Genre: Manners / Children
Year Published: 1990
Year Read: 2014
Publisher: Greenwillow Books
Content Rating: Ages 4+ (Some Rude Behavior)
Now, I will admit that I had only read a handful of Aliki’s works with “Feelings” being one of my absolute favorite books by Aliki. So, when I found out that Aliki was making another book that followed up after “Feelings” called “Manners,” I just had to check this book out and believe me, I was totally blown away by the informative nature of this book!
In this book, children are taught about how to show good manners towards other people such as learning how to say “please” and “thank you” and to not be rude towards other people.
Aliki has done it again with creating a book that teaches children about good manners and also about how it is not good to show terrible manners (such as eating sloppily at the dinner table and being insulting towards other people). Probably my most favorite moment in this book was when Aliki showed scenes of various children doing little skits about how to act during a certain situation, such as one skit called “Manners Lessons #4: At the Table” where it showed a girl and a boy performing a skit where the girl was politely eating her food at the table, while the boy was being extremely rude at the table by slurping down his food instead of taking little bites like the girl. These skits can be used to help children who are reading this book on how to behave properly around other people and they could also try to do these same skits to practice showing good manners towards other people. I also loved the fact that Aliki not only shows how to portray good manners towards people, but also shows what bad manners are like, such as in the “How Anthony Almost Ruined Diana’s Party” segment, the title character Anthony almost ruined Diana’s party by insulting everyone at the party by calling them names and being disrespectful to the other children who brought Diana various gifts. Aliki’s artwork is both cute and expressive at the same time as they show various children performing different situations in which they show both good and bad manners. Probably my most favorite artwork in this book was when they showed a girl and a boy in “Manners Lessons #4: At the Table” performing both the polite and rude way to behave at the dinner table, such as showing the boy shoveling food into his mouth and drinking his water in huge gulps, since it was so hilarious to see!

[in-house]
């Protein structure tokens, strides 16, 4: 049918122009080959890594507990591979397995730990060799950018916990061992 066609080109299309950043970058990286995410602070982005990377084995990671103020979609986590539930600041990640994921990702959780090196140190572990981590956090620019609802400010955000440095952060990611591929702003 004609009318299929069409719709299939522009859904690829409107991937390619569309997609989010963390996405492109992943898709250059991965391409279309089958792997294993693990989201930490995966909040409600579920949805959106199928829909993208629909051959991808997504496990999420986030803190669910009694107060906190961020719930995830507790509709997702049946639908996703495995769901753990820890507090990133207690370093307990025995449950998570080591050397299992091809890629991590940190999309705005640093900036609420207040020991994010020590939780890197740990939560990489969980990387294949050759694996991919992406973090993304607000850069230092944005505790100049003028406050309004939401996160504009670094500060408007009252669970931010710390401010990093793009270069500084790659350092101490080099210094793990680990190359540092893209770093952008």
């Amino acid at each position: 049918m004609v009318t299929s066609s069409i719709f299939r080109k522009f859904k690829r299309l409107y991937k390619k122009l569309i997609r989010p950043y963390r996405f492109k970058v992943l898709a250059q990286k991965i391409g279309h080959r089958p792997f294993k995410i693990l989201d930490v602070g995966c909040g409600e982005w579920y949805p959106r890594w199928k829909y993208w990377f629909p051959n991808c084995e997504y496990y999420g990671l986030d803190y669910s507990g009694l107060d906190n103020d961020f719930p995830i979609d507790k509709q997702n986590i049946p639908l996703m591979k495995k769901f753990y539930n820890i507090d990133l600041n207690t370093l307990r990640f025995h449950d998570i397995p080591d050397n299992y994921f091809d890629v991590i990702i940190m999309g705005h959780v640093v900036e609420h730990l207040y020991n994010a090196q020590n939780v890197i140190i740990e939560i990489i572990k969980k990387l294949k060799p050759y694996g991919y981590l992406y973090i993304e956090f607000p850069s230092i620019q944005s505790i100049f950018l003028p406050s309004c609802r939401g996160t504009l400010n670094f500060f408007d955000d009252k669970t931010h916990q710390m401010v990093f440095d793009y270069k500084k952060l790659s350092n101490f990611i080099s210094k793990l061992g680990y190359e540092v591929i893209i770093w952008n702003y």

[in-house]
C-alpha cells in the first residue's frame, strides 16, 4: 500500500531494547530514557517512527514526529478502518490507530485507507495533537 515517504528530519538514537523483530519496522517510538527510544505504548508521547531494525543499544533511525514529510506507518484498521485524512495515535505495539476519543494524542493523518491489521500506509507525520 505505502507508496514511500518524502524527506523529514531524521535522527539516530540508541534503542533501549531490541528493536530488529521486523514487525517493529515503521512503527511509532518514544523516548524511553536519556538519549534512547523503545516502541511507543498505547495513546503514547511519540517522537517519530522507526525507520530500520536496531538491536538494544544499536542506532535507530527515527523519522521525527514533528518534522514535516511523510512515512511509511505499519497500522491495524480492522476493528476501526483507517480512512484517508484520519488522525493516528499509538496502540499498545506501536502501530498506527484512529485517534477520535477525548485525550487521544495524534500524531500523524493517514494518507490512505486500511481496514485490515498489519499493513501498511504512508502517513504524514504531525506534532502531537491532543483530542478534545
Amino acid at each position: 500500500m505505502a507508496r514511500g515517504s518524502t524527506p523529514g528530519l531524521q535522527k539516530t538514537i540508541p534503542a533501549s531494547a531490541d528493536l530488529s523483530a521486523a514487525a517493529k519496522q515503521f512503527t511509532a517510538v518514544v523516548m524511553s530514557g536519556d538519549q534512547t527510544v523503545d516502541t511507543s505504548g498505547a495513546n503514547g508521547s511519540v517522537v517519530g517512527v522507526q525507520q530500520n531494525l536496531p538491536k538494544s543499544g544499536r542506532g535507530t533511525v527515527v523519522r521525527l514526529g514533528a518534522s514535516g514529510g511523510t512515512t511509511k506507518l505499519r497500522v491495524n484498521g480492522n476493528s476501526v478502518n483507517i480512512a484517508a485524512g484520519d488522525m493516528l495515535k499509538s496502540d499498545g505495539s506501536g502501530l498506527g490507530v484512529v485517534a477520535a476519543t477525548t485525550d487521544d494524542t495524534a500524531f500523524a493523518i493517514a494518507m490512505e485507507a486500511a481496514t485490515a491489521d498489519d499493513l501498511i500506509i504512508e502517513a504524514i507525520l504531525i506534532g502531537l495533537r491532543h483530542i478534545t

Overall, “Manners” is a fantastic book for children who want to learn about when to show good manners and what is considered bad manners for many people. I would recommend this book to children ages four and up since there is nothing inappropriate in this book, unless you are worried about smaller children copying the bad manners segments in this book.